Vendors congregate here to sell souvenirs and fresh fish and seafood. Cafes are dotted around the square, and it’s a great place to grab a Finnish meat pastry. The square is a beautiful place to stroll, and the ships in the harbor and vendors selling their goods will take you back to a bygone era.

4) Vanha kauppahalli (Old Market Hall)

The Old Market Hall in Helsinki is the oldest market hall, opening its doors to the public back in 1889 at a time when Helsinki was moving from chaotic open-air markets to more organized indoor setups.

5) Esplanadi Park

Esplanadi Park is a long promenade and popular walking area that opened in 1818 and the Kappeli Restaurant opened in 1867. The park is a popular spot with locals to picnic and enjoy rose bushes, crab apple trees, and aspen trees and features the longest music festival in Finland from May until August with more than 200 artists.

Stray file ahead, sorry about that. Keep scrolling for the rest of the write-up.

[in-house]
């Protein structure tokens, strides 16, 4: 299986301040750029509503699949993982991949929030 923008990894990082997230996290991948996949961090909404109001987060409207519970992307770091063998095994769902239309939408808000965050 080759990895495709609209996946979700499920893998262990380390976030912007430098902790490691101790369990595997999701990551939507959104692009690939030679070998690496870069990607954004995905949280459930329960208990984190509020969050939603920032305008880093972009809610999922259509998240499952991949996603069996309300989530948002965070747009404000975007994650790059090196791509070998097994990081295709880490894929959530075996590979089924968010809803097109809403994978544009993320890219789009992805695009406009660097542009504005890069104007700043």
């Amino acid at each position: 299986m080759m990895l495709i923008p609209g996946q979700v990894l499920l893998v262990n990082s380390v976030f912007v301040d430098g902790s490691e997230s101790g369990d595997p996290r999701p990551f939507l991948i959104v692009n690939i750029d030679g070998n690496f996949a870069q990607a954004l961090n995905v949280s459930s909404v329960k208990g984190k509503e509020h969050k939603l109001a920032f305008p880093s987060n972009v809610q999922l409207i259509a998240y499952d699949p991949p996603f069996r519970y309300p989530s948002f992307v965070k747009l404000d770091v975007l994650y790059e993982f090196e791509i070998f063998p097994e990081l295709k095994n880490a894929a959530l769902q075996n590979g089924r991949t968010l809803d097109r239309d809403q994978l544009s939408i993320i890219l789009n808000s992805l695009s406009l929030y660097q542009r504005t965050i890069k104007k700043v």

6) Ateneum Art Museum

The Ateneum Art Museum is one of three museums that form the Finnish National Gallery was built in 1887. The museum gallery focuses on Finnish art from the 18th to the 20th centuries. There are also hundreds of international works including Vincent van Gogh.

7) Helsinki Central Railway Station

The Central Railway Station has two hundred thousand passengers per day. The system of rails was started in 1860 when the first track was opened between Helsinki and a city 100 kilometers north. In the most recent renovation, a shopping mall was added to the central station.

8) Kamppi Chapel of Silence (must see)